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Before commercial pet food entered the market, many dogs and cats lived on the scraps left over from human's meals. This trend regained popularity in 2007 after hundreds of dogs and cats died from eating melamine-contaminated food manufactured in China. Today, more and more pet owners are home-cooking the foods their pets eat so they know exactly what goes into their diets.
While this is certainly an acceptable way to feed your pet, the reality is some human foods aren't good for a cat or dog to eat. Some foods are toxic to animals. So, before you start scraping your leftovers into your pet's dish, you should have a solid foundation on what your pet's dietary needs are and which foods are safe and unsafe for your pet to eat.
There are some human foods that are safe for both dogs and cats to eat, and these include:
Just as there are safe human foods for cats and dogs, there are also foods that you never should feed your pet. These foods include:
If you want to start feeding your pet a healthy diet of foods already in your refrigerator or pantry, then here are some tips to help you make a successful transition from commercial pet food. Ask your veterinarian to make sure all the dietary needs of your pet are satisfied if you home cook her food.
A dog or cat's digestive system won't do well with sudden food changes, and this is especially the case when changing from commercial pet food to human foods. Start the transition by adding a little bit of bland, unseasoned chicken, meat, or vegetables in with your pet's kibble. Gradually add a little more people food and a little less kibble each day.
Don't feed your pet one kind of food, such as only meat or chicken. Pets like diversity too, so incorporate grains and vegetables into her diet so she enjoys the benefits of a well-rounded, nutritionally rich diet.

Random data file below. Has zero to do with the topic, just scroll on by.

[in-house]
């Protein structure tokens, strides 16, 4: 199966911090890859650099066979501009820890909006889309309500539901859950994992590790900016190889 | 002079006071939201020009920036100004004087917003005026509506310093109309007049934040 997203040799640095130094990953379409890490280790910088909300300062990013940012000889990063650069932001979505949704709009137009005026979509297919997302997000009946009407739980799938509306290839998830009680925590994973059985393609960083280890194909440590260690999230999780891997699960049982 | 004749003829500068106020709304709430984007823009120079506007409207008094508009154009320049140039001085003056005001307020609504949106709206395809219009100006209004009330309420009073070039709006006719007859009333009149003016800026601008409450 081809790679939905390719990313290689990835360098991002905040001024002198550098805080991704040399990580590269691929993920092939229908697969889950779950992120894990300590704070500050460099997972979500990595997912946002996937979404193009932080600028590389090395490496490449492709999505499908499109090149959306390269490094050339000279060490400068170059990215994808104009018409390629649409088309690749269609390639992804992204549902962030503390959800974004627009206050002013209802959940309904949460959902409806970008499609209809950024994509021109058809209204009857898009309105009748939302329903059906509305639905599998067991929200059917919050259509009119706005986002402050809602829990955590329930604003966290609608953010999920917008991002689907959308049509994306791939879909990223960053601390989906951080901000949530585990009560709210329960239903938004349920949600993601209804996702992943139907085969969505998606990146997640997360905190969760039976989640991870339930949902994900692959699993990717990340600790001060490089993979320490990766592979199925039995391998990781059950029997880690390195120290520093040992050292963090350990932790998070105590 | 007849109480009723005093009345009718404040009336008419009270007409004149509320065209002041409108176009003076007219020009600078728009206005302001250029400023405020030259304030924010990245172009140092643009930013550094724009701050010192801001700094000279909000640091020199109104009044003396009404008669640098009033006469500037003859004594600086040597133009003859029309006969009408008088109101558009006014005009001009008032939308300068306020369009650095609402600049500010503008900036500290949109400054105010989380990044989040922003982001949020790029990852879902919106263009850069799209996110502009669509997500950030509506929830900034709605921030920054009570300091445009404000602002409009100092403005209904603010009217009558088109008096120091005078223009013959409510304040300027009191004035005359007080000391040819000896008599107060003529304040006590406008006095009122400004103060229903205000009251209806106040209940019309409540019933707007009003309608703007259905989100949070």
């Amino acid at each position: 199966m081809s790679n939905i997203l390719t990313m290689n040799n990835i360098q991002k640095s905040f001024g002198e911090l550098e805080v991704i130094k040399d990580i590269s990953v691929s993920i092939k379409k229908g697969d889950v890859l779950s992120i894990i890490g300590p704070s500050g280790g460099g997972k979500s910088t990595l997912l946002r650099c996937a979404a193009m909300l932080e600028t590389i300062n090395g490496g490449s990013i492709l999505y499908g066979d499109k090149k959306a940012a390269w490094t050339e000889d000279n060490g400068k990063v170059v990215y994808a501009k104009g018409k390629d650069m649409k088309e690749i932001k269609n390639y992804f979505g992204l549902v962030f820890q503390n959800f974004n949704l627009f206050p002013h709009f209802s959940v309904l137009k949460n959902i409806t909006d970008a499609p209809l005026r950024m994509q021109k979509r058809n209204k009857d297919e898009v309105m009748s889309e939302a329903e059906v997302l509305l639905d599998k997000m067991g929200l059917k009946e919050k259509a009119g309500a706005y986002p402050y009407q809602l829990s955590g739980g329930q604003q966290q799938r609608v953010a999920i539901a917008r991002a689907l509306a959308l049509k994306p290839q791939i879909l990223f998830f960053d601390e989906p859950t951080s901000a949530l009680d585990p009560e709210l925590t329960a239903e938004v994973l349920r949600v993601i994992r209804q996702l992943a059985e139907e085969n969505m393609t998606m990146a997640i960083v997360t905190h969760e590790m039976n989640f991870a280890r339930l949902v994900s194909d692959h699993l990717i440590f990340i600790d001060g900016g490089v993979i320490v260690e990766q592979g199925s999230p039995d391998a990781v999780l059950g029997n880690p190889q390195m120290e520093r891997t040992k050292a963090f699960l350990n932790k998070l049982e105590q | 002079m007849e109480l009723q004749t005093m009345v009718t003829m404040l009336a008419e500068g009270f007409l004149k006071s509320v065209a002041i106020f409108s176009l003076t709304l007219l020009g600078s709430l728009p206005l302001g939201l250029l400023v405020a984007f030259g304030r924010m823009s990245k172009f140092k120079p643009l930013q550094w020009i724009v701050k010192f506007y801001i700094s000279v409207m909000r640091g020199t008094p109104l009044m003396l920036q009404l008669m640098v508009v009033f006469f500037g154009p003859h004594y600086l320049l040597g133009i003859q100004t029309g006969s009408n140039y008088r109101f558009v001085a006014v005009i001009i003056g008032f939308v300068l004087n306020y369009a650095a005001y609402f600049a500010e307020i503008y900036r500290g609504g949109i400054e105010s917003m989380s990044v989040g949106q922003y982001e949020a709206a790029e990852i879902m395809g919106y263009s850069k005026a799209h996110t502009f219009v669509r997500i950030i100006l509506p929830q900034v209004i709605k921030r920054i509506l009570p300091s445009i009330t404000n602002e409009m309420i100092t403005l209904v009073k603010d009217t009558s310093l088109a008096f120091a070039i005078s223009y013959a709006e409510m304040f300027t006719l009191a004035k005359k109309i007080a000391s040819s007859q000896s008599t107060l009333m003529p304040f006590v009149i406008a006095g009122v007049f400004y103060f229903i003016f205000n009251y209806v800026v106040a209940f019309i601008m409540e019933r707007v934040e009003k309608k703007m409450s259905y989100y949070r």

It's true that animals need fat to be healthy and strong, but too much fat is never a good thing and it may even cause your pet to experience stomach upset. Keep things like fatty meats, chicken skin, butter, and other high-fat foods out of your pet's diet and she'll be healthier for it.
If you have things left over on your plate after a meal that you won't eat, like fat, gristle, or skin, don't feed them to your pet. They're just as bad for her as they are for you.
Dr. Evan Ware is a veterinary practitioner in Phoenix, Arizona. He received both his undergraduate degree in microbiology and his Doctorate of Veterinary Medicine from The Ohio State University.
Dr. Ware is currently the Medical Director of University Animal Hospital (VCA) and is also the owner of two other hospitals, including Laveen Veterinary Center and Phoenix Veterinary Center. His areas of expertise include orthopedic medicine and surgery, veterinary oncology and chemotherapy, and general and advanced soft-tissue surgery.
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This content is intended for counseling purposes only. This content is informational/educational and is not intended to treat or diagnose any disease or patient. No claims are made as to the safety or efficacy of mentioned preparations. The compounded medications featured in this content have been prescribed and/or administered by prescribers who work with Wedgewood Pharmacy. You are encouraged to speak with your prescriber as to the appropriate use of any medication. Wedgewood Pharmacy’s compounded veterinary preparations are not intended for use in food and food-producing animals. All product and company names are trademarks™ or registered® trademarks of their respective holders. Use of them does not imply any affiliation with or endorsement by them.